Add to favorite
russian visa

Belozersk is one of the oldest Russian towns - it was first mentioned in the Russian chronicles in 862. The legend says that the town was governed by one of the Ryurik brothers - founders of Russian tsar dynasty - prince Sineus. At that times Belozersk was located of the northern shore of lake Beloye (White lake), but in X century the town moved to the southern shore, where it existed till 1352. In 1238 Belozersk became the capital of an independent princedom. The town belonged to Ristov-Suzdal princedom, which existed for about 150 years, before that.

In 1352 pestilence came to the town and killed almost all citizens. However, due to important position of Belozersk on the water way, which connected norther territories with Volga regions, as well as with settlements, located along Sukhona and Severnaya Dvina rivers, the town was rebuilt (it was the third reconstruction).In 1363-1364 Belozersk moved 17 kilometers westwards, and still stands there today. Those were the times of flourishing for the little town. Belozersk rapidly got rich and entered Muscovia. However, in 1612 Polish and Lithuanian troops entered the town and destroyed it. Historians tend to think that happened due to old fortifications of Belozersk - walls, made of soil, and wooden walls could not prevent enemies, armed with cannons and rifles, from entering the town anymore. Neighbouring town Kirillov, which was surrounded by a stone wall in the proper time, succeeded in the fight for independence. Since that times Belozersk has been a quiet provincial town. Civilization didn't dare to change everything, and town dwellers led a peaceful and quiet life. Another reason for Belozersk remaining on the backyard of the Russian Empire was rapidly changing geopolitical situation, which wasn't favourable for northern Russian territories. The town seemed to maintain its old look. I and centuries in Russia were notable for technological progress - active construction of railways, which turned small provincial towns and villages into large industrial centres. Little Cherepovets, which was near Belozersk, hosted the railway, connecting St. Petersburg with Siberia via the Urals, and now it is a huge industrial city without a hint of individuality. Belozersk was away from October Revolution and World War II fights and avoided Soviet construction boom.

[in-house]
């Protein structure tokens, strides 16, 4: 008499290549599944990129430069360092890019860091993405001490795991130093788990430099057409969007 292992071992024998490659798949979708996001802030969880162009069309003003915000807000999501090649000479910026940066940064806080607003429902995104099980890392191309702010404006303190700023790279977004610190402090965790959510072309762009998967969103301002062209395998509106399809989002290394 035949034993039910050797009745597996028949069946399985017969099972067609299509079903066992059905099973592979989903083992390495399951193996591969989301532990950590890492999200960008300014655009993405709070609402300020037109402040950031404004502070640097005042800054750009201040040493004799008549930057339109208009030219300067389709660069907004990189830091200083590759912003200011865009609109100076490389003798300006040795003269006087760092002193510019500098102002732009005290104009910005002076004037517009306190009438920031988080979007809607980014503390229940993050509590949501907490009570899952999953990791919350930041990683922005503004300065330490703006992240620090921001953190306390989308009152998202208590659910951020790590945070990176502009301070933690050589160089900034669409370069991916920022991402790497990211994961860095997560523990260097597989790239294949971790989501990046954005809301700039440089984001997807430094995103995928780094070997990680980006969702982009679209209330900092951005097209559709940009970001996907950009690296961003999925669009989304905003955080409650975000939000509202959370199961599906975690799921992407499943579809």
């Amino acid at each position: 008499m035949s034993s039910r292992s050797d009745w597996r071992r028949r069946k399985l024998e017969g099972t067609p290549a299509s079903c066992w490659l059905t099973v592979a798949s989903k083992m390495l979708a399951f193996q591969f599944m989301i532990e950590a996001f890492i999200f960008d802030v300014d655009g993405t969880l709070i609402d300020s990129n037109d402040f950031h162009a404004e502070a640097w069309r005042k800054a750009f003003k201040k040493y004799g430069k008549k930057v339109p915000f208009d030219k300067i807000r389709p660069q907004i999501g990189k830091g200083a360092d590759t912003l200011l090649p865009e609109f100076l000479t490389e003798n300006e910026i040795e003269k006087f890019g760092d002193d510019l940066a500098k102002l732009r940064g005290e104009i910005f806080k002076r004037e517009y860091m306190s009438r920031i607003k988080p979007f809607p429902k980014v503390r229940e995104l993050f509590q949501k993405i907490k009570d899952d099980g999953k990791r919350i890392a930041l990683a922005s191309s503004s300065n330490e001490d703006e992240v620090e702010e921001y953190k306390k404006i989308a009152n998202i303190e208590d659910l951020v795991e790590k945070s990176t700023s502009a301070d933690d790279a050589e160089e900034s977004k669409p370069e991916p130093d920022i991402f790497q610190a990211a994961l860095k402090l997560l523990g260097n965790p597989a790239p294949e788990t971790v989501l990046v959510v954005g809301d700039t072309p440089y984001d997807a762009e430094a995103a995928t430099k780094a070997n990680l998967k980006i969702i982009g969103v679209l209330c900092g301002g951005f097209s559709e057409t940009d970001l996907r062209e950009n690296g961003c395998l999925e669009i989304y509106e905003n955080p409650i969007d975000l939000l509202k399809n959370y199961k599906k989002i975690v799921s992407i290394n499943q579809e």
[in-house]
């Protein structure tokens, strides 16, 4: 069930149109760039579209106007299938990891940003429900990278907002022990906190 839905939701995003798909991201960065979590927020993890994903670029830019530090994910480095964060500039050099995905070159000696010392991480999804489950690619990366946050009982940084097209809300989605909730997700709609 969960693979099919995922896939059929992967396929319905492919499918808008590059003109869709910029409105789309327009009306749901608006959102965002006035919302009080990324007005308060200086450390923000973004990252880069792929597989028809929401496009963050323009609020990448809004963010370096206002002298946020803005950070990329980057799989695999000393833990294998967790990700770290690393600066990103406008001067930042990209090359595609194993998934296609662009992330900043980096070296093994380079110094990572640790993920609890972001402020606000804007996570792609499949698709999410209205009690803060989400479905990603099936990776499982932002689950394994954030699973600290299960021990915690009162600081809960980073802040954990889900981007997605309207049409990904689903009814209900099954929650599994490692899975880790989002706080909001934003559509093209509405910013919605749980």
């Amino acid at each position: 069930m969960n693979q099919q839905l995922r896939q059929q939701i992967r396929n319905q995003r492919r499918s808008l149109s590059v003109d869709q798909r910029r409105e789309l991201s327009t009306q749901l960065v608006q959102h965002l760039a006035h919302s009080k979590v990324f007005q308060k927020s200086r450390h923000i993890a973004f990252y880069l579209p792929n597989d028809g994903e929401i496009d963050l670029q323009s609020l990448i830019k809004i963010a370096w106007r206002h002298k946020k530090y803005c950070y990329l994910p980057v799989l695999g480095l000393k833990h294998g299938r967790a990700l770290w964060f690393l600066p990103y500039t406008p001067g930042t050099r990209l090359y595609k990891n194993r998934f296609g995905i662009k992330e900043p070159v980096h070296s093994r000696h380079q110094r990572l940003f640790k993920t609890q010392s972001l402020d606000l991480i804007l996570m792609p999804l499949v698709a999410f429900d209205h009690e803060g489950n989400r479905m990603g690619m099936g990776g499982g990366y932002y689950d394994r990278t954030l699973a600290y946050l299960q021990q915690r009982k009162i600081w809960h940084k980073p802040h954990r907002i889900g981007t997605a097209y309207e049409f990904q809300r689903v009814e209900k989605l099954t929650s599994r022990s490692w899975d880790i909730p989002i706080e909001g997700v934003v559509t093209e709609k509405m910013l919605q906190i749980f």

Today Belozersk is not a tourist Mecca - it lacks convenient roads and is relatively far from main Russian tourist attractions. The town has several shops, a small fishery, river port and a bakery. Belozersk is the great opportunity for inquiring minds to dive into real Russian life away from globalization and oil prices. The town has several churches and cathedrals, built in XVI and XVII century - gems of Russian architecture, both wooden and stone buildings. In winter many houses of Belozersk burn coal to warm their dwellers, and the town acquires a weak but pleasant smell of burning coal. You will not regret visiting this small town.




Comment on our site

RSS   twitter      submit

Russian parliament  Regional Cuisines  Russian artists  ecology  ranking  Mercedes-Benz Fashion Week Russia  Bashneft  Russian Cinema  Burial Grounds  Transaero  Russian tourism  Jazz  Russian scientists  Chelyabinsk meteorite  Active Citizen  Russian trasportation  Russian social networks  Nikolay Petrov  Vladimir  taxi price  Easter  Winter Sports  Roofers  Robot Fyodor  Edgard Zapashny  incident  Crimea  Visa   Russian business  Chevrolet Niva  Russian science  Moscow  Weekend tourism  Lara Fabian  Boris Panteleymonov  book hotels in Russia  Rosa Khutor  Science Fiction  Rostov Kremlin  coronavirus  FIFA world cup 2018 tickets  Vladimir Dahl  snowmobile race  Innovations  St. Petersburg  Exhibitions in Moscow  Russian economy  Book Tickets  Aurora cruiser  Parks in Moscow 

Travel Blogs
Top Traveling Sites